However, Kaplan testified that she did not believe McAfee's representations about the declaration. Kaplan was not required to simply accept McAfee's description of the declaration. Her reticence to do so was supported by McAfee's refusal to provide her with a copy of the declaration. Litinsky acknowledges in her brief that she did not provide that declaration to Kaplan until a week before the July 2, 2018 trial. Kaplan submitted evidence of e-mail correspondence in which McAfee told Kaplan that she should “[d]o your own homework—both for Mr. Ken't’s [sic] phone number and for any other documents that are work-product protected․ I don't want this resolved; I want to go to trial so I can get a perjury finding against your client and a judgment against same that I can proceed with․ I felt it was professional courtesy to continue to warn you about your client—you have chosen to ignore the same. I am not required to ‘show my hand’ before trial just to prove to you what due diligence conducted by you would show you.” Moreover, Kaplan testified that, after her conversation with McAfee about the Kent declaration, she located Kent's signature on a bankruptcy filing (which she also filed as an exhibit to her motion), and that signature appeared to match Kent's signature on the Commission Agreement.
Critically, unlike the collection agency named as a defendant in Arcaro, Kaplan is a lawyer who was obligated to represent her client. The same court that decided Arcaro subsequently observed that the collection agency's attorneys in that case were not defendants in the malicious prosecution action. The court explained that “Arcaro contains no hint that the attorneys lacked probable cause to file suit based on the facts known to them. To the contrary, Arcaro suggests the attorneys were entitled to rely on the genuineness of Arcaro's signature on the guarantee and had no duty to investigate before filing suit.” (Swat-Fame, Inc. v. Goldstein (2002) 101 Cal.App.4th 613, 627, 124 Cal.Rptr.2d 556 (Swat-Fame), citing Arcaro, supra, 77 Cal.App.4th at pp. 158–159, 91 Cal.Rptr.2d 433.)9
Other cases similarly hold that an attorney may rely upon information supporting a client's claim unless the information is indisputably false. (See Morrison, supra, 103 Cal.App.4th at p. 513, 126 Cal.Rptr.2d 747 [lawyers could reasonably rely on client's “account of misrepresentation, reliance, and ensuing damages”]; Marijanovic, supra, 137 Cal.App.4th at pp. 1271–1272, 40 Cal.Rptr.3d 867 [probable cause to pursue indemnification lawsuit against a subcontractor was not negated by the subcontractor's “bald assertion” that the scope of his work was limited]; Antounian v. Louis Vuitton Malletier (2010) 189 Cal.App.4th 438, 453–454, 117 Cal.Rptr.3d 3 [discovery of mistakes in investigative reports did not negate probable cause to continue the prosecution of a counterfeiting lawsuit where other evidence of counterfeiting remained]; cf.Daniels, supra, 182 Cal.App.4th at p. 224, 105 Cal.Rptr.3d 683 [factual dispute existed on the issue of probable cause where it was unclear whether the client personally witnessed alleged defamation and there was an “absence of any witnesses, documents, or other evidence” in support of the client's allegations].)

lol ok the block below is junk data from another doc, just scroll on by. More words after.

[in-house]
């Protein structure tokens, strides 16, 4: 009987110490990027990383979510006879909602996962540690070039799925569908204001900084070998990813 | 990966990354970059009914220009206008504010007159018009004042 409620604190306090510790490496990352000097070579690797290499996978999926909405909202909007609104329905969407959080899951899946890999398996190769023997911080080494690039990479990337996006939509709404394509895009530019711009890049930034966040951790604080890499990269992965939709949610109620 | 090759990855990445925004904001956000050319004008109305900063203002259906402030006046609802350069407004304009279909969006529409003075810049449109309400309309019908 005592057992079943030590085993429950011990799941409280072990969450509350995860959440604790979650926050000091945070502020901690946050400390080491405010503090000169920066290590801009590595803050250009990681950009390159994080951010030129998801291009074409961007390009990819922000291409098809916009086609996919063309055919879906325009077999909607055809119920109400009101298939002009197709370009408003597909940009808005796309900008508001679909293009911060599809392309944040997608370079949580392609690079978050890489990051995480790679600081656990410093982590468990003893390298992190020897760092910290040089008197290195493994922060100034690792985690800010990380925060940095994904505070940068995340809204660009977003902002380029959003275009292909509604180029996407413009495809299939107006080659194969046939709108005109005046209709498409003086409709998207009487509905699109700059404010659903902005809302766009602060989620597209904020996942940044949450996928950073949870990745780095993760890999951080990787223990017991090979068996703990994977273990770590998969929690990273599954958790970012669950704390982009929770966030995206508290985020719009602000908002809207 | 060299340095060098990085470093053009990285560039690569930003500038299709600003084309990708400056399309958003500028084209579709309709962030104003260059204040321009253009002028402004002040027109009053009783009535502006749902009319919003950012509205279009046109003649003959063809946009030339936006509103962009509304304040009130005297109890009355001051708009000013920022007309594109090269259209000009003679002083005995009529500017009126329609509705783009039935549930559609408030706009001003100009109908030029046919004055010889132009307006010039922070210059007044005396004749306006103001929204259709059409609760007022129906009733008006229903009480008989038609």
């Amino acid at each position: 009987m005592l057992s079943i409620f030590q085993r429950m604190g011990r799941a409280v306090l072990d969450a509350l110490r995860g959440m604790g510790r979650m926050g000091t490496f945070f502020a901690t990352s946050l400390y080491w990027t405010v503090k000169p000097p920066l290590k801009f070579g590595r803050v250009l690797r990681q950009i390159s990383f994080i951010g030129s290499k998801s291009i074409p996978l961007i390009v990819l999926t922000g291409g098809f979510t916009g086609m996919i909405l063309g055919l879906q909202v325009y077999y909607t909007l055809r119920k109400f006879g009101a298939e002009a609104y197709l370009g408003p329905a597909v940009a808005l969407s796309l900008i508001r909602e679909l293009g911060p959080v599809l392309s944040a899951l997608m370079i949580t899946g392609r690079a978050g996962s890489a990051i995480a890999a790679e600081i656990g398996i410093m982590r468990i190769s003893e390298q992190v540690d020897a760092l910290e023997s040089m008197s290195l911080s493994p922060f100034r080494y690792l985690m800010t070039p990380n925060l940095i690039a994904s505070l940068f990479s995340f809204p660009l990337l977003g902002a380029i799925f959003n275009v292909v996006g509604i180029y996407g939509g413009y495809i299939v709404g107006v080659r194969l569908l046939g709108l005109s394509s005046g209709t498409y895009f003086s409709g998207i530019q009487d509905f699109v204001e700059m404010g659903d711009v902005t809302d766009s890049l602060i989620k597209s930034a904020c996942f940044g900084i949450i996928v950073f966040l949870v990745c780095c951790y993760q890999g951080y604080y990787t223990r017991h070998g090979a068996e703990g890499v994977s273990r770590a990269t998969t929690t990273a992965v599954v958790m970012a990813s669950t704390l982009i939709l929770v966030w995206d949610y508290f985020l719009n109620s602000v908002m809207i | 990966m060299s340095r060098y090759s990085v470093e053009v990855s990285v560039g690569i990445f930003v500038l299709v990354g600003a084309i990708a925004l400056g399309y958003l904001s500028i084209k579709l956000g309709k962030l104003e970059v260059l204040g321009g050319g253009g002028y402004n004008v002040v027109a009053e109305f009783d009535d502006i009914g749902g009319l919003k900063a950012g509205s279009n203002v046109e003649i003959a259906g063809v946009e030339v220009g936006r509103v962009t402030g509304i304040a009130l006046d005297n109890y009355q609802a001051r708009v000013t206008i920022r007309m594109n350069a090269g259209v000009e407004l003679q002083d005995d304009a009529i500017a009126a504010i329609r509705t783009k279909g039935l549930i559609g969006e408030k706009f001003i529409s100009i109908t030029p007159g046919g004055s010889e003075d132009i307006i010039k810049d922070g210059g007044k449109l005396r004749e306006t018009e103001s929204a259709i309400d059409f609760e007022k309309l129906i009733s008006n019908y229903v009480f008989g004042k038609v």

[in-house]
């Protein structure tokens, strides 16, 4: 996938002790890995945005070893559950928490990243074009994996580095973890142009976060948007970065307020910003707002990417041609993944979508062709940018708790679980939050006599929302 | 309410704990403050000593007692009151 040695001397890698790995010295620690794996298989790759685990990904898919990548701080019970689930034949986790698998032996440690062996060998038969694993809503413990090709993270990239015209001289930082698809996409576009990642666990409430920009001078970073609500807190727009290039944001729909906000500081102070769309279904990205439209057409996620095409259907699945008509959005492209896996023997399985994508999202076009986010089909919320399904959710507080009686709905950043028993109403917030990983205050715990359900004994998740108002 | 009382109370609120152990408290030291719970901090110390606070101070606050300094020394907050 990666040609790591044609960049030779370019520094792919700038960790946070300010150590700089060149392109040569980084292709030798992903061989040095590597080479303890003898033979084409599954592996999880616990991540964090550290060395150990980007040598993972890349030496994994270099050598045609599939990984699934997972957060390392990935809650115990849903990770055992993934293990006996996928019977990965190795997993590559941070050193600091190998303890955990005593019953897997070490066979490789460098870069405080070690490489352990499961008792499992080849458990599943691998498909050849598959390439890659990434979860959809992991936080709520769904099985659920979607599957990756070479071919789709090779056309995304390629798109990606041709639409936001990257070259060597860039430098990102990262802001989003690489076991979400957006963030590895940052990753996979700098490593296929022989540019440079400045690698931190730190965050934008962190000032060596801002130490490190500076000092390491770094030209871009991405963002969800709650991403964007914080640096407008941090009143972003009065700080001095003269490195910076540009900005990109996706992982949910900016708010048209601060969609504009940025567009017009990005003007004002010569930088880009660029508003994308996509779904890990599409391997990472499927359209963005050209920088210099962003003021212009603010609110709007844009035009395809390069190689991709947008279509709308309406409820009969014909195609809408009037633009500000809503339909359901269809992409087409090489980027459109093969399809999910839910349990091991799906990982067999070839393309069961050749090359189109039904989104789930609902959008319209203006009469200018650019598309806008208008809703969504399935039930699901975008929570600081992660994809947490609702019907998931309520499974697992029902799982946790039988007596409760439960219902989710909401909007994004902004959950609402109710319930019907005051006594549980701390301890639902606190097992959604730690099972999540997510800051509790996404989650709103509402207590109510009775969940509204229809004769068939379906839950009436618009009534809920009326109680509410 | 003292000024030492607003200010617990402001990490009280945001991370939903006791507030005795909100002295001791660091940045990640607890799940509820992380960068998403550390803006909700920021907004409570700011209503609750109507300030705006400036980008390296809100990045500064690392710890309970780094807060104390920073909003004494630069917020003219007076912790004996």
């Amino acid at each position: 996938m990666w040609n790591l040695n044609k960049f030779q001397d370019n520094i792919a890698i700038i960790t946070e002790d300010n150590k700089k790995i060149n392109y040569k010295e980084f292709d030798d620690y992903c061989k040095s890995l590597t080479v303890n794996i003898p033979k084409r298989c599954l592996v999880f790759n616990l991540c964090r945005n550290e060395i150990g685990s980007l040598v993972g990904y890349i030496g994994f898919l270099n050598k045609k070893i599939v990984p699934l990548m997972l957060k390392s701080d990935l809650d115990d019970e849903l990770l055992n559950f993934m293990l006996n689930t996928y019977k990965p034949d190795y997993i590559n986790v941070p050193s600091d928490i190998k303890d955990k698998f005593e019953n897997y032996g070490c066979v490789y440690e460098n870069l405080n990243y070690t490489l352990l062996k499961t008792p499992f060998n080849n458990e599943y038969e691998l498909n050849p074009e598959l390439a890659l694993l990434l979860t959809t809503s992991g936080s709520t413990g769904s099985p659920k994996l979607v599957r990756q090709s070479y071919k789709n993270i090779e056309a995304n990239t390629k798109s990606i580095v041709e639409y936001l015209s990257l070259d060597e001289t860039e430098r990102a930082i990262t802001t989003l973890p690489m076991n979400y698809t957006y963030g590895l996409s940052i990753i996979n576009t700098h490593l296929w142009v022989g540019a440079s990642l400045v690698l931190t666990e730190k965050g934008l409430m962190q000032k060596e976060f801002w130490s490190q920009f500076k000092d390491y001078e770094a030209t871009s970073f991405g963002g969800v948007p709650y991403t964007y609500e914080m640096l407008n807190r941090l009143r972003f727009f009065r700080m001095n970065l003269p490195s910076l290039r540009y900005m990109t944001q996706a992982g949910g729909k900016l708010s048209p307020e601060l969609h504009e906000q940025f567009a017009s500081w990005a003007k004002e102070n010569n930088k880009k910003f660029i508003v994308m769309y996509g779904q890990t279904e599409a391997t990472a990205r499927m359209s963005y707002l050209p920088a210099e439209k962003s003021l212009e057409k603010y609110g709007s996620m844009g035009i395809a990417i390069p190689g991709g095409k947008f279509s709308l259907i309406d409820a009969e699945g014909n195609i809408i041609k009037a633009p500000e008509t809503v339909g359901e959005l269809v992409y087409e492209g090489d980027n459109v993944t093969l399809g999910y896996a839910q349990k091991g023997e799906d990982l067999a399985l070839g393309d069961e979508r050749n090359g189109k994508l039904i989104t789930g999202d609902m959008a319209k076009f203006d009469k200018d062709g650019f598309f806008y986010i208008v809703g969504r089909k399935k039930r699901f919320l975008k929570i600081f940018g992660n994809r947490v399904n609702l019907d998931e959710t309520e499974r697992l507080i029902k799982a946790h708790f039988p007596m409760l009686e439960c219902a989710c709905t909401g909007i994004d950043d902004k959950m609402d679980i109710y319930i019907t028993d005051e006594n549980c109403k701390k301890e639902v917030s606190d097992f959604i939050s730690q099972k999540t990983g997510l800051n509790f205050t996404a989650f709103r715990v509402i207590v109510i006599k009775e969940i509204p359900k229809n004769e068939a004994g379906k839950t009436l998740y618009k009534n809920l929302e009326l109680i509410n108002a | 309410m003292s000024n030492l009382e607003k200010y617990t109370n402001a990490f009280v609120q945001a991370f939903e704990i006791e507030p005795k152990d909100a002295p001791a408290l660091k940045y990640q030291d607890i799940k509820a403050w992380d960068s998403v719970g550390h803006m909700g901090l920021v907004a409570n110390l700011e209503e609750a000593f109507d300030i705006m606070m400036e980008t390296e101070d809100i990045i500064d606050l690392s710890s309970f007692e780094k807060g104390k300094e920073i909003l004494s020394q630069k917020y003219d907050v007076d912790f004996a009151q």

Finally, Litinsky argues that Kaplan lacked probable cause to prosecute Harutyunov's claim because Kaplan did not adequately investigate the facts underlying the claim after Litinsky denied entering into the Commission Agreement. That argument is inconsistent with the rule that probable cause is analyzed based on the facts known to the defendant, not on the adequacy of an attorney's investigation or research. In Sheldon Appel, our Supreme Court explained that once a trial court finds that the filing of a prior action was objectively reasonable based upon the facts known to the malicious prosecution defendant, “the court has necessarily determined that the malicious prosecution plaintiff was not subjected to an unjustified lawsuit. When the court has made such a determination, there is no persuasive reason to allow the plaintiff to go forward with its tort action even if it can show that its adversary's attorney did not perform as thorough an investigation or as complete a legal research job as a reasonable attorney may have conducted.” (Sheldon Appel, supra, 47 Cal.3d at p. 883, 254 Cal.Rptr. 336, 765 P.2d 498; see Ecker v. Raging Waters Group, Inc. (2001) 87 Cal.App.4th 1320, 1331, 105 Cal.Rptr.2d 320 [“Whether the malicious prosecution defendant conducted a sufficient or adequate investigation is legally irrelevant to the probable cause determination”].)10